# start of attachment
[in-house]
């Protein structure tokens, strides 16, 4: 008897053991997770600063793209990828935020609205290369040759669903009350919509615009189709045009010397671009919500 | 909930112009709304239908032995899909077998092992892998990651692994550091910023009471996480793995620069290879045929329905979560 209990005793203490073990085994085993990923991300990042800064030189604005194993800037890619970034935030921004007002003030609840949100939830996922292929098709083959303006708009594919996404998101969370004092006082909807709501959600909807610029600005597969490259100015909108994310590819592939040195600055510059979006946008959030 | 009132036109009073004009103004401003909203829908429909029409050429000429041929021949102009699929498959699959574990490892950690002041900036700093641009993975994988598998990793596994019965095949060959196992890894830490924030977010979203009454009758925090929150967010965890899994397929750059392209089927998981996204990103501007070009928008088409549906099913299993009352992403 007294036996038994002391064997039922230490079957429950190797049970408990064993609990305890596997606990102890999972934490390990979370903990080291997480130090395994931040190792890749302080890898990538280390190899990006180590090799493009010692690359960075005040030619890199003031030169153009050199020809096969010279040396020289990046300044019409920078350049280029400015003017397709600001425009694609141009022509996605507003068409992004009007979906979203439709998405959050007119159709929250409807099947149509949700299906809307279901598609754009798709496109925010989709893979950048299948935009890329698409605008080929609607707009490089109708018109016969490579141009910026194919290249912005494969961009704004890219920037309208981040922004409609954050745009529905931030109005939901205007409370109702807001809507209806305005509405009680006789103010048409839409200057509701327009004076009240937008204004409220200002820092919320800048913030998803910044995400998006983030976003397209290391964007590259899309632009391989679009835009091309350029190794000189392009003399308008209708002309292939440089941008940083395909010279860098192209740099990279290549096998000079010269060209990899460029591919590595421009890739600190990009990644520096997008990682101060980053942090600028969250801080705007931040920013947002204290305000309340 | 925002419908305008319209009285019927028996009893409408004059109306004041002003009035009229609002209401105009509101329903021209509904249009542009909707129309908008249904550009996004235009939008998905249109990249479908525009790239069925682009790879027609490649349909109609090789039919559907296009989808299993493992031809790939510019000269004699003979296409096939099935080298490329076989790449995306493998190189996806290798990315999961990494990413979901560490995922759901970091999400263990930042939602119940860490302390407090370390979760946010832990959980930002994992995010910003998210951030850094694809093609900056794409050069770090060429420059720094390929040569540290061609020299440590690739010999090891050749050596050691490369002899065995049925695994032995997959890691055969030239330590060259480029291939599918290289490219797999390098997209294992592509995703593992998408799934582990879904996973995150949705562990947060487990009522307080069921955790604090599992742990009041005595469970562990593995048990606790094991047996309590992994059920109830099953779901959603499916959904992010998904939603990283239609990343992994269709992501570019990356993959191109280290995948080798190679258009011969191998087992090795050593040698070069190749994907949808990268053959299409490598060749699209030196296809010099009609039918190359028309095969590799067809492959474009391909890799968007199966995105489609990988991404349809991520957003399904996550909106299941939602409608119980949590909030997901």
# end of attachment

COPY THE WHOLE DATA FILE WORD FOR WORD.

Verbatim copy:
[in-house]
């Protein structure tokens, strides 16, 4: 008897053991997770600063793209990828935020609205290369040759669903009350919509615009189709045009010397671009919500 | 909930112009709304239908032995899909077998092992892998990651692994550091910023009471996480793995620069290879045929329905979560 209990005793203490073990085994085993990923991300990042800064030189604005194993800037890619970034935030921004007002003030609840949100939830996922292929098709083959303006708009594919996404998101969370004092006082909807709501959600909807610029600005597969490259100015909108994310590819592939040195600055510059979006946008959030 | 009132036109009073004009103004401003909203829908429909029409050429000429041929021949102009699929498959699959574990490892950690002041900036700093641009993975994988598998990793596994019965095949060959196992890894830490924030977010979203009454009758925090929150967010965890899994397929750059392209089927998981996204990103501007070009928008088409549906099913299993009352992403 007294036996038994002391064997039922230490079957429950190797049970408990064993609990305890596997606990102890999972934490390990979370903990080291997480130090395994931040190792890749302080890898990538280390190899990006180590090799493009010692690359960075005040030619890199003031030169153009050199020809096969010279040396020289990046300044019409920078350049280029400015003017397709600001425009694609141009022509996605507003068409992004009007979906979203439709998405959050007119159709929250409807099947149509949700299906809307279901598609754009798709496109925010989709893979950048299948935009890329698409605008080929609607707009490089109708018109016969490579141009910026194919290249912005494969961009704004890219920037309208981040922004409609954050745009529905931030109005939901205007409370109702807001809507209806305005509405009680006789103010048409839409200057509701327009004076009240937008204004409220200002820092919320800048913030998803910044995400998006983030976003397209290391964007590259899309632009391989679009835009091309350029190794000189392009003399308008209708002309292939440089941008940083395909010279860098192209740099990279290549096998000079010269060209990899460029591919590595421009890739600190990009990644520096997008990682101060980053942090600028969250801080705007931040920013947002204290305000309340 | 925002419908305008319209009285019927028996009893409408004059109306004041002003009035009229609002209401105009509101329903021209509904249009542009909707129309908008249904550009996004235009939008998905249109990249479908525009790239069925682009790879027609490649349909109609090789039919559907296009989808299993493992031809790939510019000269004699003979296409096939099935080298490329076989790449995306493998190189996806290798990315999961990494990413979901560490995922759901970091999400263990930042939602119940860490302390407090370390979760946010832990959980930002994992995010910003998210951030850094694809093609900056794409050069770090060429420059720094390929040569540290061609020299440590690739010999090891050749050596050691490369002899065995049925695994032995997959890691055969030239330590060259480029291939599918290289490219797999390098997209294992592509995703593992998408799934582990879904996973995150949705562990947060487990009522307080069921955790604090599992742990009041005595469970562990593995048990606790094991047996309590992994059920109830099953779901959603499916959904992010998904939603990283239609990343992994269709992501570019990356993959191109280290995948080798190679258009011969191998087992090795050593040698070069190749994907949808990268053959299409490598060749699209030196296809010099009609039918190359028309095969590799067809492959474009391909890799968007199966995105489609990988991404349809991520957003399904996550909106299941939602409608119980949590909030997901």